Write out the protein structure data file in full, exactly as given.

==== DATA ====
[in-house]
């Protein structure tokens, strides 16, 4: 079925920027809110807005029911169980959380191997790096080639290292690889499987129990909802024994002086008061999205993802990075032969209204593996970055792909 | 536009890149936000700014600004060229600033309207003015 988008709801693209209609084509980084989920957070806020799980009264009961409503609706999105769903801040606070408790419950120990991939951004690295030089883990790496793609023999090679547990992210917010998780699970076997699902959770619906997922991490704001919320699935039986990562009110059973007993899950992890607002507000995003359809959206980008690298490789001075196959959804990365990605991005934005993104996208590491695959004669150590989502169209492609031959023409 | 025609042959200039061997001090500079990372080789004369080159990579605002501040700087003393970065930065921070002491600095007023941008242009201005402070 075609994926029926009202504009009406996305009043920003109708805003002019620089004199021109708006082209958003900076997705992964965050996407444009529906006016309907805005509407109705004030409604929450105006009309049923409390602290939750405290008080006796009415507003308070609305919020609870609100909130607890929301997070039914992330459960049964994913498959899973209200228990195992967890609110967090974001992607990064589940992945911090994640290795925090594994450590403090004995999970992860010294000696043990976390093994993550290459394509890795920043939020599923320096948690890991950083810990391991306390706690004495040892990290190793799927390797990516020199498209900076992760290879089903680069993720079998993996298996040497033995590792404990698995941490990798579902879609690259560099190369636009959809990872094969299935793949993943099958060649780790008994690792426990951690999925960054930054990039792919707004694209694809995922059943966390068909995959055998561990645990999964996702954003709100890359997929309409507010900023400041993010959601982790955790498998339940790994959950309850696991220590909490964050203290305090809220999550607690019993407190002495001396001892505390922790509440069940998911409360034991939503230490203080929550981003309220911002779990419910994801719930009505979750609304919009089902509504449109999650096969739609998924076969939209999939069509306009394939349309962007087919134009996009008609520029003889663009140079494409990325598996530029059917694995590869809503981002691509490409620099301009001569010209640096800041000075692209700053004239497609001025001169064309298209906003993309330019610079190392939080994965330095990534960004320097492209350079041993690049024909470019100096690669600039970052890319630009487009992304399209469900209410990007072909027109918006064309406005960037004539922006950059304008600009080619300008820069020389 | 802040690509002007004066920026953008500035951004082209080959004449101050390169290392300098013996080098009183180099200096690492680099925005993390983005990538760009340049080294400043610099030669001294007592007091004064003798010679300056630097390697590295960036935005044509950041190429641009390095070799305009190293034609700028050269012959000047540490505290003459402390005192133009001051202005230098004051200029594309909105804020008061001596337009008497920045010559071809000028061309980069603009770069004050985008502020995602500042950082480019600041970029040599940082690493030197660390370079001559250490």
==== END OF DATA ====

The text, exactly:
[in-house]
């Protein structure tokens, strides 16, 4: 079925920027809110807005029911169980959380191997790096080639290292690889499987129990909802024994002086008061999205993802990075032969209204593996970055792909 | 536009890149936000700014600004060229600033309207003015 988008709801693209209609084509980084989920957070806020799980009264009961409503609706999105769903801040606070408790419950120990991939951004690295030089883990790496793609023999090679547990992210917010998780699970076997699902959770619906997922991490704001919320699935039986990562009110059973007993899950992890607002507000995003359809959206980008690298490789001075196959959804990365990605991005934005993104996208590491695959004669150590989502169209492609031959023409 | 025609042959200039061997001090500079990372080789004369080159990579605002501040700087003393970065930065921070002491600095007023941008242009201005402070 075609994926029926009202504009009406996305009043920003109708805003002019620089004199021109708006082209958003900076997705992964965050996407444009529906006016309907805005509407109705004030409604929450105006009309049923409390602290939750405290008080006796009415507003308070609305919020609870609100909130607890929301997070039914992330459960049964994913498959899973209200228990195992967890609110967090974001992607990064589940992945911090994640290795925090594994450590403090004995999970992860010294000696043990976390093994993550290459394509890795920043939020599923320096948690890991950083810990391991306390706690004495040892990290190793799927390797990516020199498209900076992760290879089903680069993720079998993996298996040497033995590792404990698995941490990798579902879609690259560099190369636009959809990872094969299935793949993943099958060649780790008994690792426990951690999925960054930054990039792919707004694209694809995922059943966390068909995959055998561990645990999964996702954003709100890359997929309409507010900023400041993010959601982790955790498998339940790994959950309850696991220590909490964050203290305090809220999550607690019993407190002495001396001892505390922790509440069940998911409360034991939503230490203080929550981003309220911002779990419910994801719930009505979750609304919009089902509504449109999650096969739609998924076969939209999939069509306009394939349309962007087919134009996009008609520029003889663009140079494409990325598996530029059917694995590869809503981002691509490409620099301009001569010209640096800041000075692209700053004239497609001025001169064309298209906003993309330019610079190392939080994965330095990534960004320097492209350079041993690049024909470019100096690669600039970052890319630009487009992304399209469900209410990007072909027109918006064309406005960037004539922006950059304008600009080619300008820069020389 | 802040690509002007004066920026953008500035951004082209080959004449101050390169290392300098013996080098009183180099200096690492680099925005993390983005990538760009340049080294400043610099030669001294007592007091004064003798010679300056630097390697590295960036935005044509950041190429641009390095070799305009190293034609700028050269012959000047540490505290003459402390005192133009001051202005230098004051200029594309909105804020008061001596337009008497920045010559071809000028061309980069603009770069004050985008502020995602500042950082480019600041970029040599940082690493030197660390370079001559250490």